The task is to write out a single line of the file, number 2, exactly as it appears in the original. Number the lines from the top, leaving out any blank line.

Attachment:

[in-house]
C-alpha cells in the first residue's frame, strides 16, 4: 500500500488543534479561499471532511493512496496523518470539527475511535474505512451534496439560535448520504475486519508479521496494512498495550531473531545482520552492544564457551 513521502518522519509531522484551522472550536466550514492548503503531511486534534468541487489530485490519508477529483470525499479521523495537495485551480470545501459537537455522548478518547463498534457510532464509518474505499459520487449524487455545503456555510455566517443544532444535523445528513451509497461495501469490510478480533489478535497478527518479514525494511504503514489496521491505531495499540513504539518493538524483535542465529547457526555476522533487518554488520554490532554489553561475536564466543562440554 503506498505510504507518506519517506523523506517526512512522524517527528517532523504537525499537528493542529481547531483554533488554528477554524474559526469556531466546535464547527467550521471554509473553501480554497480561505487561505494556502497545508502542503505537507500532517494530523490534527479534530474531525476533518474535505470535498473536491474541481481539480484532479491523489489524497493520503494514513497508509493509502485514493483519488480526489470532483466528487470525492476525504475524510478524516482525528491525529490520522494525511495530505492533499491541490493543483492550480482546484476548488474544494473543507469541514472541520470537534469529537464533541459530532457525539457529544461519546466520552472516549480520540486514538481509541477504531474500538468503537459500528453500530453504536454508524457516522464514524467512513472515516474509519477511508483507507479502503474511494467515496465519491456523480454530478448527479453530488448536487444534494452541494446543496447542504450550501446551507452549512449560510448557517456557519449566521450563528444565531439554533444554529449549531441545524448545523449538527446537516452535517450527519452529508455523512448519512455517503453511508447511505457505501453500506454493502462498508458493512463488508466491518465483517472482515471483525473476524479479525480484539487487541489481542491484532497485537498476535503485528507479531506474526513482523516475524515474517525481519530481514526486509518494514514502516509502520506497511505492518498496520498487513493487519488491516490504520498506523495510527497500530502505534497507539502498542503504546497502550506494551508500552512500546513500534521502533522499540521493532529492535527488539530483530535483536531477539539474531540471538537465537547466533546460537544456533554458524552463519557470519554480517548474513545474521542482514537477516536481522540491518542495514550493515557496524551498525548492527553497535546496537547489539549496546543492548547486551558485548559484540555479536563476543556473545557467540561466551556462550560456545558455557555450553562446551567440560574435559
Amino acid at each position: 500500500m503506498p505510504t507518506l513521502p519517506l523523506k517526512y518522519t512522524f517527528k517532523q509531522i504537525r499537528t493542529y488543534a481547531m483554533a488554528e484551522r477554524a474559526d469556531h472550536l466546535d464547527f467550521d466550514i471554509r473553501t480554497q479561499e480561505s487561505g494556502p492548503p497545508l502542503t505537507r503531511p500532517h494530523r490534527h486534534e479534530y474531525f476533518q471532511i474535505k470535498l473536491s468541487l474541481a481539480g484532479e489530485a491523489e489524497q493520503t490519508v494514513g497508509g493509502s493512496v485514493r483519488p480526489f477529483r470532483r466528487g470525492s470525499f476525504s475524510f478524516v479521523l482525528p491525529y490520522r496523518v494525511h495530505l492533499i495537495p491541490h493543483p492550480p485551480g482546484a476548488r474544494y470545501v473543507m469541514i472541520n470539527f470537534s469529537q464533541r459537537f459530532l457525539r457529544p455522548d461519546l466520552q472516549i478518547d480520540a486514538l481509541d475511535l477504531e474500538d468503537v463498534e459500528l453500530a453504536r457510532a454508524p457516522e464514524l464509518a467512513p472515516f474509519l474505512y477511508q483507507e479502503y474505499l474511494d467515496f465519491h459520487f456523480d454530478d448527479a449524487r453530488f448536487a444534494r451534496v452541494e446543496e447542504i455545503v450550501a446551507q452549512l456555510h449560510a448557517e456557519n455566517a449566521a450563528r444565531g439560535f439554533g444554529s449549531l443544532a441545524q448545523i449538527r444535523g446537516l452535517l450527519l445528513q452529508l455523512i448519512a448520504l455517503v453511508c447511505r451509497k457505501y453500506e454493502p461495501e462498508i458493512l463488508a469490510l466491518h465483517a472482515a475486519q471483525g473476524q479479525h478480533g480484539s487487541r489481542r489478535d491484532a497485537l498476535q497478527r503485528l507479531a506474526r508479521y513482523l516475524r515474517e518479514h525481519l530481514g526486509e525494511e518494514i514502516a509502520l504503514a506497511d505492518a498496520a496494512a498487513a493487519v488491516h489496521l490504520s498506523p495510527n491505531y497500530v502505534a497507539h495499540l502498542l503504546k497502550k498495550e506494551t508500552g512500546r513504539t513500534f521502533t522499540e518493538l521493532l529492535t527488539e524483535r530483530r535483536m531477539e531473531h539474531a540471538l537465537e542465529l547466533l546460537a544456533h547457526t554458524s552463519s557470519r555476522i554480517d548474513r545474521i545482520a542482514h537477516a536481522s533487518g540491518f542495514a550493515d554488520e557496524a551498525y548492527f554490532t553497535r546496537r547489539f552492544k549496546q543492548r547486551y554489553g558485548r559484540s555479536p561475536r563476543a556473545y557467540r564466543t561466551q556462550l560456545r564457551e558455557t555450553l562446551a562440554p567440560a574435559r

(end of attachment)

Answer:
C-alpha cells in the first residue's frame, strides 16, 4: 500500500488543534479561499471532511493512496496523518470539527475511535474505512451534496439560535448520504475486519508479521496494512498495550531473531545482520552492544564457551 513521502518522519509531522484551522472550536466550514492548503503531511486534534468541487489530485490519508477529483470525499479521523495537495485551480470545501459537537455522548478518547463498534457510532464509518474505499459520487449524487455545503456555510455566517443544532444535523445528513451509497461495501469490510478480533489478535497478527518479514525494511504503514489496521491505531495499540513504539518493538524483535542465529547457526555476522533487518554488520554490532554489553561475536564466543562440554 503506498505510504507518506519517506523523506517526512512522524517527528517532523504537525499537528493542529481547531483554533488554528477554524474559526469556531466546535464547527467550521471554509473553501480554497480561505487561505494556502497545508502542503505537507500532517494530523490534527479534530474531525476533518474535505470535498473536491474541481481539480484532479491523489489524497493520503494514513497508509493509502485514493483519488480526489470532483466528487470525492476525504475524510478524516482525528491525529490520522494525511495530505492533499491541490493543483492550480482546484476548488474544494473543507469541514472541520470537534469529537464533541459530532457525539457529544461519546466520552472516549480520540486514538481509541477504531474500538468503537459500528453500530453504536454508524457516522464514524467512513472515516474509519477511508483507507479502503474511494467515496465519491456523480454530478448527479453530488448536487444534494452541494446543496447542504450550501446551507452549512449560510448557517456557519449566521450563528444565531439554533444554529449549531441545524448545523449538527446537516452535517450527519452529508455523512448519512455517503453511508447511505457505501453500506454493502462498508458493512463488508466491518465483517472482515471483525473476524479479525480484539487487541489481542491484532497485537498476535503485528507479531506474526513482523516475524515474517525481519530481514526486509518494514514502516509502520506497511505492518498496520498487513493487519488491516490504520498506523495510527497500530502505534497507539502498542503504546497502550506494551508500552512500546513500534521502533522499540521493532529492535527488539530483530535483536531477539539474531540471538537465537547466533546460537544456533554458524552463519557470519554480517548474513545474521542482514537477516536481522540491518542495514550493515557496524551498525548492527553497535546496537547489539549496546543492548547486551558485548559484540555479536563476543556473545557467540561466551556462550560456545558455557555450553562446551567440560574435559